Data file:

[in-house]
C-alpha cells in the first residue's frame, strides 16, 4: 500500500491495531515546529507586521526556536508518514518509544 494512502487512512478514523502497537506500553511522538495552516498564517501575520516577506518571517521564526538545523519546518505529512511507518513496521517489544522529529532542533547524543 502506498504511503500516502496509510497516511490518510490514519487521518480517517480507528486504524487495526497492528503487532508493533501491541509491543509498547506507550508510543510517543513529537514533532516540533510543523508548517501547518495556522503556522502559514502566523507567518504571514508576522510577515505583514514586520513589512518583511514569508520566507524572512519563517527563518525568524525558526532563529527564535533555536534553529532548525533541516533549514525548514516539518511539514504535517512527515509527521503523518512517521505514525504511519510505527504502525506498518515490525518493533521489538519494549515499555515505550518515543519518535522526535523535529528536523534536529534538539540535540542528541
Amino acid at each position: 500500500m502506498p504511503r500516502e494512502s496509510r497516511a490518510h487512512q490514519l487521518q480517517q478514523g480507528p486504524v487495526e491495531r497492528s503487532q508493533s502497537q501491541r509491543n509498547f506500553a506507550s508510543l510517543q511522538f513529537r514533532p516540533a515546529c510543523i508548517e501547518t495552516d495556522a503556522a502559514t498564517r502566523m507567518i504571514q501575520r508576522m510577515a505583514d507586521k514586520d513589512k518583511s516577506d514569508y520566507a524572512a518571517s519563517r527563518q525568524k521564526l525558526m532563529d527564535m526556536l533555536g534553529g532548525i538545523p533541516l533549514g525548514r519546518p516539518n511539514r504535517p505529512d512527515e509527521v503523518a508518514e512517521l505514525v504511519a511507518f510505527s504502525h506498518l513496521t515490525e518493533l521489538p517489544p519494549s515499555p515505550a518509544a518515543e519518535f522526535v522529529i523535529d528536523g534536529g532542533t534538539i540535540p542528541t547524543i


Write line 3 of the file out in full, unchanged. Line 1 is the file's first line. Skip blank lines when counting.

Amino acid at each position: 500500500m502506498p504511503r500516502e494512502s496509510r497516511a490518510h487512512q490514519l487521518q480517517q478514523g480507528p486504524v487495526e491495531r497492528s503487532q508493533s502497537q501491541r509491543n509498547f506500553a506507550s508510543l510517543q511522538f513529537r514533532p516540533a515546529c510543523i508548517e501547518t495552516d495556522a503556522a502559514t498564517r502566523m507567518i504571514q501575520r508576522m510577515a505583514d507586521k514586520d513589512k518583511s516577506d514569508y520566507a524572512a518571517s519563517r527563518q525568524k521564526l525558526m532563529d527564535m526556536l533555536g534553529g532548525i538545523p533541516l533549514g525548514r519546518p516539518n511539514r504535517p505529512d512527515e509527521v503523518a508518514e512517521l505514525v504511519a511507518f510505527s504502525h506498518l513496521t515490525e518493533l521489538p517489544p519494549s515499555p515505550a518509544a518515543e519518535f522526535v522529529i523535529d528536523g534536529g532542533t534538539i540535540p542528541t547524543i